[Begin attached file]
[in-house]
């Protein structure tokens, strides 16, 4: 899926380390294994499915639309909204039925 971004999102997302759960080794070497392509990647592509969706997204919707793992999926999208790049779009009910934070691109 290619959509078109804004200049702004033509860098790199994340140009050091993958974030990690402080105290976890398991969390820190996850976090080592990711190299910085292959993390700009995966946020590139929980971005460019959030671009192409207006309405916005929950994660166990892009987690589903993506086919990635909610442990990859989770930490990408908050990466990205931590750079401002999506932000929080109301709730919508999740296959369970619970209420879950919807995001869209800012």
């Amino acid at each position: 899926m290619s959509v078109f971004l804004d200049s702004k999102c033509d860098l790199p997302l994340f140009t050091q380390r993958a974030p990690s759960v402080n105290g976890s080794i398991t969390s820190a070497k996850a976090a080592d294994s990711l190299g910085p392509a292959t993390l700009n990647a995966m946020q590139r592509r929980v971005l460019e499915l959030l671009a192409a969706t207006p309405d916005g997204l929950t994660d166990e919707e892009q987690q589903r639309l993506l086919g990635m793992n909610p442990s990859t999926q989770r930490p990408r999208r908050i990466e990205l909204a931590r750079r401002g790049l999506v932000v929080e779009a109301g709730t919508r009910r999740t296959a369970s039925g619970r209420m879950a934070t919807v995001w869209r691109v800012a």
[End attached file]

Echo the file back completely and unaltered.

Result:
[in-house]
């Protein structure tokens, strides 16, 4: 899926380390294994499915639309909204039925 971004999102997302759960080794070497392509990647592509969706997204919707793992999926999208790049779009009910934070691109 290619959509078109804004200049702004033509860098790199994340140009050091993958974030990690402080105290976890398991969390820190996850976090080592990711190299910085292959993390700009995966946020590139929980971005460019959030671009192409207006309405916005929950994660166990892009987690589903993506086919990635909610442990990859989770930490990408908050990466990205931590750079401002999506932000929080109301709730919508999740296959369970619970209420879950919807995001869209800012």
């Amino acid at each position: 899926m290619s959509v078109f971004l804004d200049s702004k999102c033509d860098l790199p997302l994340f140009t050091q380390r993958a974030p990690s759960v402080n105290g976890s080794i398991t969390s820190a070497k996850a976090a080592d294994s990711l190299g910085p392509a292959t993390l700009n990647a995966m946020q590139r592509r929980v971005l460019e499915l959030l671009a192409a969706t207006p309405d916005g997204l929950t994660d166990e919707e892009q987690q589903r639309l993506l086919g990635m793992n909610p442990s990859t999926q989770r930490p990408r999208r908050i990466e990205l909204a931590r750079r401002g790049l999506v932000v929080e779009a109301g709730t919508r009910r999740t296959a369970s039925g619970r209420m879950a934070t919807v995001w869209r691109v800012a």